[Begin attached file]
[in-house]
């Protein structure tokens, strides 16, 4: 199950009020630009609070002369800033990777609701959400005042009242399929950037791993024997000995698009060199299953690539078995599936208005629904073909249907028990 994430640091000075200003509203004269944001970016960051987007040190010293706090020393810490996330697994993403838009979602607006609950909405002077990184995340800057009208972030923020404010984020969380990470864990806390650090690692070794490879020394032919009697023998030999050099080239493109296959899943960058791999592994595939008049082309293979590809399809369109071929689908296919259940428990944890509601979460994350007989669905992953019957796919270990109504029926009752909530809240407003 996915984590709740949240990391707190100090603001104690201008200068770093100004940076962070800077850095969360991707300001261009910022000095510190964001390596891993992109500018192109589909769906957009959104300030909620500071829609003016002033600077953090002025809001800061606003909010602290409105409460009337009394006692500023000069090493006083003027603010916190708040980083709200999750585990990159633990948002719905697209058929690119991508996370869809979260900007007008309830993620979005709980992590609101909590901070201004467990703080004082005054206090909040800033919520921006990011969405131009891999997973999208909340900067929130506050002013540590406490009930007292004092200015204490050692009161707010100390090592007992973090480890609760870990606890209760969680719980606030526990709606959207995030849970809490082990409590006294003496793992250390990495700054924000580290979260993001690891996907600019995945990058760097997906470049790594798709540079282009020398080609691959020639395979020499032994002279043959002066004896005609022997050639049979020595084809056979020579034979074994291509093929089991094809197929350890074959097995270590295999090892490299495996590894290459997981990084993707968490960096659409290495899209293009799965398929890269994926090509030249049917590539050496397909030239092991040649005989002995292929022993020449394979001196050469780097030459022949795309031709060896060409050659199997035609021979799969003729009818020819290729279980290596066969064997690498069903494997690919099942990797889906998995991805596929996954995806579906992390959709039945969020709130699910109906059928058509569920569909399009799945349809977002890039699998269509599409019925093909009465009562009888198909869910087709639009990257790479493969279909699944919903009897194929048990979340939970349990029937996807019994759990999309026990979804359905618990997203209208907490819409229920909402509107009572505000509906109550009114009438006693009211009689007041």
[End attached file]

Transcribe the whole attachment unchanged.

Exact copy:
[in-house]
């Protein structure tokens, strides 16, 4: 199950009020630009609070002369800033990777609701959400005042009242399929950037791993024997000995698009060199299953690539078995599936208005629904073909249907028990 994430640091000075200003509203004269944001970016960051987007040190010293706090020393810490996330697994993403838009979602607006609950909405002077990184995340800057009208972030923020404010984020969380990470864990806390650090690692070794490879020394032919009697023998030999050099080239493109296959899943960058791999592994595939008049082309293979590809399809369109071929689908296919259940428990944890509601979460994350007989669905992953019957796919270990109504029926009752909530809240407003 996915984590709740949240990391707190100090603001104690201008200068770093100004940076962070800077850095969360991707300001261009910022000095510190964001390596891993992109500018192109589909769906957009959104300030909620500071829609003016002033600077953090002025809001800061606003909010602290409105409460009337009394006692500023000069090493006083003027603010916190708040980083709200999750585990990159633990948002719905697209058929690119991508996370869809979260900007007008309830993620979005709980992590609101909590901070201004467990703080004082005054206090909040800033919520921006990011969405131009891999997973999208909340900067929130506050002013540590406490009930007292004092200015204490050692009161707010100390090592007992973090480890609760870990606890209760969680719980606030526990709606959207995030849970809490082990409590006294003496793992250390990495700054924000580290979260993001690891996907600019995945990058760097997906470049790594798709540079282009020398080609691959020639395979020499032994002279043959002066004896005609022997050639049979020595084809056979020579034979074994291509093929089991094809197929350890074959097995270590295999090892490299495996590894290459997981990084993707968490960096659409290495899209293009799965398929890269994926090509030249049917590539050496397909030239092991040649005989002995292929022993020449394979001196050469780097030459022949795309031709060896060409050659199997035609021979799969003729009818020819290729279980290596066969064997690498069903494997690919099942990797889906998995991805596929996954995806579906992390959709039945969020709130699910109906059928058509569920569909399009799945349809977002890039699998269509599409019925093909009465009562009888198909869910087709639009990257790479493969279909699944919903009897194929048990979340939970349990029937996807019994759990999309026990979804359905618990997203209208907490819409229920909402509107009572505000509906109550009114009438006693009211009689007041």